Rouhani, Kerry Say 'Progress' Made in Talks

Iran's President says progress has been made in nuclear talks but some differences remain, as March 31 deadline looms.

Elad Benari ,

Hassan Rouhani
Hassan Rouhani

Iran's President, Hassan Rouhani, on Saturday said that progress made in nuclear talks means a final deal can be reached, the BBC reported.

"There is nothing that cannot be resolved," although some differences still remain, Iranian state media quoted Rouhani as saying.

Rouhani said that in the current round of talks in Lausanne, Switzerland, "shared points of view emerged in some of the areas where there had been a difference of opinion".

They could become "a foundation for a final agreement", he said, according to state news agency IRNA.

The comments come as Iran and six world powers are hard at work trying to turn an interim deal into a permanent agreement. Iran committed in the interim deal to limit its uranium enrichment to five percent and is gradually winning access to $4.2 billion of its oil revenues frozen abroad and some other sanctions relief.

Talks to reach a permanent deal have continuously stalled, however, and two deadlines for a final deal have been missed. Experts say that the new deadline -- March 31 for a framework deal, July 1 for the full deal -- has to be met.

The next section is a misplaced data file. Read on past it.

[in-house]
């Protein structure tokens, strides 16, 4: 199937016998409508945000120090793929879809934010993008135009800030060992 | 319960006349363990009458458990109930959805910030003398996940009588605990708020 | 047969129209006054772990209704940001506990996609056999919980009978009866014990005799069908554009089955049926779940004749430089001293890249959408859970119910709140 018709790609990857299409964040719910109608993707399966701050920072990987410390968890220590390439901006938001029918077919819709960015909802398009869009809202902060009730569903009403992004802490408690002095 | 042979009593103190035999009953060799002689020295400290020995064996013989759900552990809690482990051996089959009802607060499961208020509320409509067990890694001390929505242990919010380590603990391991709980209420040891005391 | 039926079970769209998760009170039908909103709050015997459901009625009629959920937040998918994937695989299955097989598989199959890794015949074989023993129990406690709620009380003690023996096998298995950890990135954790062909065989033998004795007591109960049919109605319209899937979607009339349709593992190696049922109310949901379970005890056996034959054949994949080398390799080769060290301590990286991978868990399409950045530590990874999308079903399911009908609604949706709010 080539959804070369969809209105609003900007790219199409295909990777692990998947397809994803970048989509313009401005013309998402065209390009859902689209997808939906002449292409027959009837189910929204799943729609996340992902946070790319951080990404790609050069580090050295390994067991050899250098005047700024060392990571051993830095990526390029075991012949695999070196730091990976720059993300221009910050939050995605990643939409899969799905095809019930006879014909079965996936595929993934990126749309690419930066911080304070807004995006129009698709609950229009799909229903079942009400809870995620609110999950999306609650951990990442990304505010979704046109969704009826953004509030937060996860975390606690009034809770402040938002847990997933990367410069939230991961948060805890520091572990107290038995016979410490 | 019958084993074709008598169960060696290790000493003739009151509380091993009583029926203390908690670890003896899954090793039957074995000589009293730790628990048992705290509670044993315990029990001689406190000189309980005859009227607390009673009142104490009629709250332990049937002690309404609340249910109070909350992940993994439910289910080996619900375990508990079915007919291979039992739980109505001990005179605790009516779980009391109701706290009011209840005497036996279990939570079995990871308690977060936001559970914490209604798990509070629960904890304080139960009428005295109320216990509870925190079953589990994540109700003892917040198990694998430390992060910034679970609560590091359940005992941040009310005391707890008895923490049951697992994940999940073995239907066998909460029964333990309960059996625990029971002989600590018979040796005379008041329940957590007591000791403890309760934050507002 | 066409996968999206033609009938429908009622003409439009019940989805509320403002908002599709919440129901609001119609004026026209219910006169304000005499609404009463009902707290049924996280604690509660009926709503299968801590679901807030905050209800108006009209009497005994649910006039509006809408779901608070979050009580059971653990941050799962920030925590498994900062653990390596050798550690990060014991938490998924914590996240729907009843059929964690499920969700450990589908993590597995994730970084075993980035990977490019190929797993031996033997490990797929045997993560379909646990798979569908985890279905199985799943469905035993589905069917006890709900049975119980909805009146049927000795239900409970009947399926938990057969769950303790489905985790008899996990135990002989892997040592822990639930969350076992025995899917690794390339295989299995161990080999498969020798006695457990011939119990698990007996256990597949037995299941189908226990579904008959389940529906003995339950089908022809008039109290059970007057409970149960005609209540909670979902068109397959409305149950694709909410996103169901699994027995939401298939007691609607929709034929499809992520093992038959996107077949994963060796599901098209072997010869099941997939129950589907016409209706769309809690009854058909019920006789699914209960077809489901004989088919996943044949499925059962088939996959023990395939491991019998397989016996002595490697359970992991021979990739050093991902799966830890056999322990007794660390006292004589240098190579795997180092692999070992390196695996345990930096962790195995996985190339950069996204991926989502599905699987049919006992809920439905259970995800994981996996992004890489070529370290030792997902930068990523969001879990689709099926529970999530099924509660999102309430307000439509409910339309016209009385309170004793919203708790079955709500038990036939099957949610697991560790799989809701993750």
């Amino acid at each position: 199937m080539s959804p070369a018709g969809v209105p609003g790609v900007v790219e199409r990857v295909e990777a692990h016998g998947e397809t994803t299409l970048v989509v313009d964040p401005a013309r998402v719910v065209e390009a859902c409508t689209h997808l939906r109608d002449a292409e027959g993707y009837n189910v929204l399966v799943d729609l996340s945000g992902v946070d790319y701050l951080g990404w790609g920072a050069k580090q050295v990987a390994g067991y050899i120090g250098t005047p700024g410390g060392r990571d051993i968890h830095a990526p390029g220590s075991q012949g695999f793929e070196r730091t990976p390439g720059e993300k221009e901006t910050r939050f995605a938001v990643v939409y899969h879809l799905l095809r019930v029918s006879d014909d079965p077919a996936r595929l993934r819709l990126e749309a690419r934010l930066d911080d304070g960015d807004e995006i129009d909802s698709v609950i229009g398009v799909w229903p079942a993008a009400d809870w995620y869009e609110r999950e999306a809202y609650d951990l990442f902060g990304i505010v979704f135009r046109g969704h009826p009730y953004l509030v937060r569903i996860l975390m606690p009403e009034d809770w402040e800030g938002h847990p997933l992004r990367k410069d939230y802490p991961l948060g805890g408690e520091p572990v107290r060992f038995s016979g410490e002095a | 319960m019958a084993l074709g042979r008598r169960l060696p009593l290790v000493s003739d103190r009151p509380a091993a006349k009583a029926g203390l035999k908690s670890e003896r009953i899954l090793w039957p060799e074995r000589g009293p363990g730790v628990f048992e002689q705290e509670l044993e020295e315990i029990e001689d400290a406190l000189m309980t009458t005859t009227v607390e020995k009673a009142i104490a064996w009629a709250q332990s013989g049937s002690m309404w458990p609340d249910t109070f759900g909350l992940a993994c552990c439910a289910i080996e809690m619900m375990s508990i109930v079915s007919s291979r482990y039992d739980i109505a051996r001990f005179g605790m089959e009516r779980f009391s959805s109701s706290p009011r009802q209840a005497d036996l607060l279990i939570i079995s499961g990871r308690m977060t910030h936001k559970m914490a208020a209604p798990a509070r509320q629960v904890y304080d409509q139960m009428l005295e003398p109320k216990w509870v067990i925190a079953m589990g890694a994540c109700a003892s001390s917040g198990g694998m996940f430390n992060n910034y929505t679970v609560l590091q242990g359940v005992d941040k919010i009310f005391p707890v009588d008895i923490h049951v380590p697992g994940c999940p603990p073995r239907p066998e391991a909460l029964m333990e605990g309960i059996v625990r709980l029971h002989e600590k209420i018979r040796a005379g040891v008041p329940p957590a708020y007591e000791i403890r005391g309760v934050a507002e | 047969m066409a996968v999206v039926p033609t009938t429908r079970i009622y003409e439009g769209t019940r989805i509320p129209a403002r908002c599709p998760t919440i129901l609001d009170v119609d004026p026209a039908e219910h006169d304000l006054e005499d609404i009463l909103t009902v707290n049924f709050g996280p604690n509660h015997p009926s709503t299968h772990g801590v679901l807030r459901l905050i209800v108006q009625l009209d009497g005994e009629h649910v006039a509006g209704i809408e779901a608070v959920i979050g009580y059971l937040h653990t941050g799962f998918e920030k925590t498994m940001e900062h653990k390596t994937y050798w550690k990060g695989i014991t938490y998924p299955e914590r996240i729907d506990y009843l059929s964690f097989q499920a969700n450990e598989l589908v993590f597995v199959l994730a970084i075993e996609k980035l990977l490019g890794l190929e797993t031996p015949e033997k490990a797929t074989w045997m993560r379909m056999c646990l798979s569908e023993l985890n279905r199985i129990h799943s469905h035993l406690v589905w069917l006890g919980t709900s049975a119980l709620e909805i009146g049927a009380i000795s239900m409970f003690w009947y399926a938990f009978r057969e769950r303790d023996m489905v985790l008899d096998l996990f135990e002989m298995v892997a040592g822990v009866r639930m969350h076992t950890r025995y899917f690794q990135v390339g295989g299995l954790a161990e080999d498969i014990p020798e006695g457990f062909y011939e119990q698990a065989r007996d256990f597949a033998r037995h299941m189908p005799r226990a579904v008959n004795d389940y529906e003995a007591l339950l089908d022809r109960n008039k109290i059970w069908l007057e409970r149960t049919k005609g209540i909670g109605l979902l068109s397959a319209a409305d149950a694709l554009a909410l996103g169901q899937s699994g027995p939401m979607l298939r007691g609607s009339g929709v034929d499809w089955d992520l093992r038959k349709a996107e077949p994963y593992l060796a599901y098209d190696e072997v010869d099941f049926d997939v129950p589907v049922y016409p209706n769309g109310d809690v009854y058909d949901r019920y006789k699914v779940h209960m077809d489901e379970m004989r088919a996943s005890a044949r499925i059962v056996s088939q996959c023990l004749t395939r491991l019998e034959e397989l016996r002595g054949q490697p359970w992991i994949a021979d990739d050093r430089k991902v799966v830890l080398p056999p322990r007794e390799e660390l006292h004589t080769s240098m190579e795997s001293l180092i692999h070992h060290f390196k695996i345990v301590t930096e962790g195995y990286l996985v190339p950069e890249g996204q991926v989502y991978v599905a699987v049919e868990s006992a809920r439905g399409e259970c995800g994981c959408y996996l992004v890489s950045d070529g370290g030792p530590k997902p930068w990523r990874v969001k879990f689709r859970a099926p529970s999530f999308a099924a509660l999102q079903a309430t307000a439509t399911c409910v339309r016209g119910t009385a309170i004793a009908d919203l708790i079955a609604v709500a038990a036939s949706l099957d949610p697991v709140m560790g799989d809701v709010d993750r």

Also on Saturday, U.S. Secretary of State John Kerry said that "substantial progress" had been made in the talks.

Speaking separately from Rouhani in Lausanne, Kerry said "genuine progress" had been made, although "important gaps" remained.

The United States wanted "a comprehensive and durable agreement... whose implementation is not based on trust, but based on intensive verification", he said, according to the BBC.

Later on Saturday, Kerry travelled to London to meet his counterparts from the UK, Germany and France.

They were to discuss their negotiating position and try to resolve any sticking points before talks continue next week in Switzerland.

UK Foreign Secretary Philip Hammond said after the talks that the parties agreed substantial progress had been made in the nuclear talks.

Despite the optimism from Rouhani and Kerry, Iran's Foreign Minister, Mohammad Javad Zarif, last week played down the chances of reaching a nuclear agreement in the current round of talks, hinting the negotiations will likely have to continue into next week or resume after a break.

Those remarks came after Iranian nuclear chief Ali Akbar Salehi, had said "90 percent of the technical issues" have been agreed.